The doorbell to the store rang noisily and Giles flinched involuntarily.
"Hello?" he began. The musty volumes in the shop muffled his voice and didn't carry far.
"You sure he lives here?" Angel demanded.
"Well, musty books. Old Victorian furniture. Yup. Watcher marks," Willow said, nodding. Giles gave her a look.
"I've been observing," Willow answered seriously.
Before he could say something, an elderly man appeared from the opened doorway at the back of the shop. Giles found himself unconsciously straightening up and nervously placed his hands to his back. Willow saw all this and covered her smile.
"Ah, ah ... Professor Mason?" Giles asked.
Percy Mason squinted and then scrambled for his glasses, which hung around his neck. Giles could see that the lenses were much thicker than they were before -- in his days teaching at the Academy.
Mason's eyes widened in surprise when he finally realised who it was.
"Rupert Giles? From Demon Anatomy?"
"Well, um, yes," Giles found himself shuffling his feet. He wasn't exactly one of Mason's star students in the class.
"Yes, yes," Mason murmured. "You planted the heart of a Skilosh demon in the Academy lunch hall. They called me in the middle of the night because they thought it was the heart of a Baynot demon. Thought it was sprouting newborn."
Willow eyed him as discreetly as she could, which wasn't much.
"And then on your second year you sprung two hell beasts loose from their underground cages. Frightened Mrs. Potts' knickers off. And got detention 'til the next year. Hmm ..." he removed his glasses and cleaned them with the end of his shirt.
"Hmm," Willow murmured amusedly at the familiar gesture.
Giles cleared his throat and tried not to turn a shade of red. Judging from Angel's forced expression, he wasn't succeeding. "Well, um, yes, you, uh, still remember that."
"Yes, yes. Of course. One does not forget the students that stand out. Especially one called the 'Terrible One' by the faculty," he drawled, shuffling to his desk. "Now, I'm afraid you caught me at my worst. Doing some research you see, lots of developments the last few days."
"Yes," Giles piped up, perhaps a little too cheerily. "And I think we could help you with that."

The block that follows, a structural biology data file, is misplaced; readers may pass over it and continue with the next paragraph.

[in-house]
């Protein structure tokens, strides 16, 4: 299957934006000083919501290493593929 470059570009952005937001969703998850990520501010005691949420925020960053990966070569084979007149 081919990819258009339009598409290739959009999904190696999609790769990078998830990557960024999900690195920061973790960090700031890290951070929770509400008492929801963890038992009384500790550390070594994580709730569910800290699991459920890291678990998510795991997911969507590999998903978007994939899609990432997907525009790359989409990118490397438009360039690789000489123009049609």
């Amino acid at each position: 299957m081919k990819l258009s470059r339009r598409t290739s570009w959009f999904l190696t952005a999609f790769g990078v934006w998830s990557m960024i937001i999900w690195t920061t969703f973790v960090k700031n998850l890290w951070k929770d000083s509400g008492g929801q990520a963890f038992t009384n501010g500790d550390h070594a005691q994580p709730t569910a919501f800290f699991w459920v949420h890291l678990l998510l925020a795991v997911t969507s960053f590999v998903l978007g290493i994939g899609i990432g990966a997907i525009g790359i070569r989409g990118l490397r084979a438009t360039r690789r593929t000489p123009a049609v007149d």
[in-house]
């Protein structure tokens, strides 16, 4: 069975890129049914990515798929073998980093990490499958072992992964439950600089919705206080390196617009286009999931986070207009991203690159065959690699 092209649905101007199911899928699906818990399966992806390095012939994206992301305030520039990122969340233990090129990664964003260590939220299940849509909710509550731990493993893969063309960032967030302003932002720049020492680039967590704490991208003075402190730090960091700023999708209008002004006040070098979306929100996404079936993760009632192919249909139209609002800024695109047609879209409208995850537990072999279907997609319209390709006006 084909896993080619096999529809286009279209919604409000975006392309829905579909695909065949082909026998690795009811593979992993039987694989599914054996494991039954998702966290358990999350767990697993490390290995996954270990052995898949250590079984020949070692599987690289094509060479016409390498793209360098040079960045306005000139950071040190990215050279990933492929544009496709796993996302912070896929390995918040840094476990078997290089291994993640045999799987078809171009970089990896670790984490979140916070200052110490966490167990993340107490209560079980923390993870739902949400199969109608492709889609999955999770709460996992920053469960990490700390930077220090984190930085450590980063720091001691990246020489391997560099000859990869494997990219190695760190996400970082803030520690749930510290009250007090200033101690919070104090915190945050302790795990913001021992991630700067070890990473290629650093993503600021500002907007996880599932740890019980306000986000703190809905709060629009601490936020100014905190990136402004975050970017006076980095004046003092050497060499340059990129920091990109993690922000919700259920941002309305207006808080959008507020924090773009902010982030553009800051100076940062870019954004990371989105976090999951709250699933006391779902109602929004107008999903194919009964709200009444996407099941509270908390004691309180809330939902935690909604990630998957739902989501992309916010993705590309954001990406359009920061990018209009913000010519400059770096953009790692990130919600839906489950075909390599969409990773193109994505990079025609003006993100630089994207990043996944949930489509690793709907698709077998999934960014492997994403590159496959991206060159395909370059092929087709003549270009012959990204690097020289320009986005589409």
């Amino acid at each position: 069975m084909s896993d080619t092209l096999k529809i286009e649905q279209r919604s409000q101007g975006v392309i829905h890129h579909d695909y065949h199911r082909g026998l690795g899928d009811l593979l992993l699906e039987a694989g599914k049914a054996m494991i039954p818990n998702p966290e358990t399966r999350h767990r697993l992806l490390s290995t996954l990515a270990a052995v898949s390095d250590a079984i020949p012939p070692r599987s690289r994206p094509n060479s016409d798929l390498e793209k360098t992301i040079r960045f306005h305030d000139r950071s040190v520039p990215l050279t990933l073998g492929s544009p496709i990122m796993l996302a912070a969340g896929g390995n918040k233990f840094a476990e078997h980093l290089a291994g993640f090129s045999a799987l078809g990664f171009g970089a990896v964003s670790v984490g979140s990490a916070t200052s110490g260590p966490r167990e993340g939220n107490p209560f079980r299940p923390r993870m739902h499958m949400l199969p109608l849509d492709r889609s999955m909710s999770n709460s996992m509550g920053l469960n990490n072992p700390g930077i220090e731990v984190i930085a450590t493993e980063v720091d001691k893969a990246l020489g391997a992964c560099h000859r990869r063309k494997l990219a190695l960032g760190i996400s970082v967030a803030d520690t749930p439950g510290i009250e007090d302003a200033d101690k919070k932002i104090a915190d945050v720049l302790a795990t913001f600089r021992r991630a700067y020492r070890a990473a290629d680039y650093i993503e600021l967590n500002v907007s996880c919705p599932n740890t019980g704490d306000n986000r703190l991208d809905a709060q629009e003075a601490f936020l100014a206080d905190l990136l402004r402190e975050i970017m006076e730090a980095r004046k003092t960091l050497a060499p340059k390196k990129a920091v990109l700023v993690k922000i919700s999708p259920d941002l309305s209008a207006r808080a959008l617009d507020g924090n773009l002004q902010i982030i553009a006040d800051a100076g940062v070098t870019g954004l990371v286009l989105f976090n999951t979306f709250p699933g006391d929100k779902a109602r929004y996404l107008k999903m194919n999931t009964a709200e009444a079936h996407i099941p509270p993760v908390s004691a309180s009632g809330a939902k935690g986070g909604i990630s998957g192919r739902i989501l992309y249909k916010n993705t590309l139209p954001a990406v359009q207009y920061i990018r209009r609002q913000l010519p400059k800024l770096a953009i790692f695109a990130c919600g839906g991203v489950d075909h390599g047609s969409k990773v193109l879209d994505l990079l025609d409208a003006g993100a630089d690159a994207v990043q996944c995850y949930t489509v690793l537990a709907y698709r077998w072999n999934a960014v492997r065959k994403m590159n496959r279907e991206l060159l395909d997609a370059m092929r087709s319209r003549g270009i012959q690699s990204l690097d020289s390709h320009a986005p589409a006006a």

Mason lifted a bushy white brow. Giles found himself blanching, an old habit of his from Academy days when confronted with one of Mason's withering glares.
"Help me, can you?"
"The Elemental," Angel interrupted. "We know who it is."
Mason couldn't hide his surprise this time. "Do you?"
Giles gave Angel a discreet look, hoping that he would rein his impatience just a while. Mason did not like to be rushed into anything. "Sir, you're the expert on Elementals. We need to know everything you know about it, presumptuous as it sounds."
"And why do you need this encyclopaedic knowledge, Rupert?" Mason queried, his voice low with sarcasm.
"Because ... because we need to find a way to stop it," Giles answered lamely, partly because he knew what Mason's reaction would be and partly because he knew what Mason would say.
"Rupert! You weren't paying attention, were you? Nothing can stop an Elemental! They are on Earth at their appointed time for a reason, and they don't go anywhere until they accomplish it! Stop an Elemental indeed."
Angel growled low in his throat and went to Mason's desk, placing his hands on the book Mason tried to lift up. Surprised, Mason met Angel's eyes.
"You're a vampire," he murmured, a tinge of surprise in his tone. He sent Giles a curious look.
"We can explain this later, and it's a long story, sir," Giles said. However, before he could explain further, Angel barrelled ahead.
"Look. The Elemental is killing people. Innocent civilians. So far he has killed ten people already. I don't know about you, but that isn't a noble reason for it to be on Earth!"
Mason sent Angel his infamous withering glare. From the look of it, however, Angel was not even aware that the look was withering. "You know very little about Elementals, vampire. How do you know they were innocent?"
"Children, Mason. He killed three children! An entire family!" Angel hissed.
This quietened Mason, who sighed heavily. He gestured impatiently, "Sit, sit, all of you," he muttered.
They did, dragging chairs from all corners of the shop to form a line before Mason's ancient oak table in the middle of the store.
"It doesn't surprise me, the violence. But children ... ah, children dying. That shocks me all the time," he gave Giles a sad look. "This is a fire elemental. A green fire elemental. Usually it means terrible trouble."
Mason lifted a thick, dusty volume from his right on the table and opened it, thumbing the pages till he found the right spot.
Willow leaned forward and saw a page full of arcane symbols, none of which she could recognise except for the symbols of fire, water, earth and wind -- trademark Wicca symbols.
Mason pointed to the fire symbol. "Fire elementals. The strongest embodiment of them all. Unfortunately, the most unstable. Giles, I hope you explained to these two folk what Elementals are?"
"Yes ... uh, yes, I did."
"Good. Saved me some time. Good boy."
Willow smirked. Not exactly a good time to do so, but always amusing to see Giles cowering before a former schoolmaster.
"When the Element of Green Fire -- a fancy way of saying mystical fire really -- takes human form and personality, it is so powerful that it usually, no always, drives its human counterpart insane. The human mind just cannot take such vast amounts of power."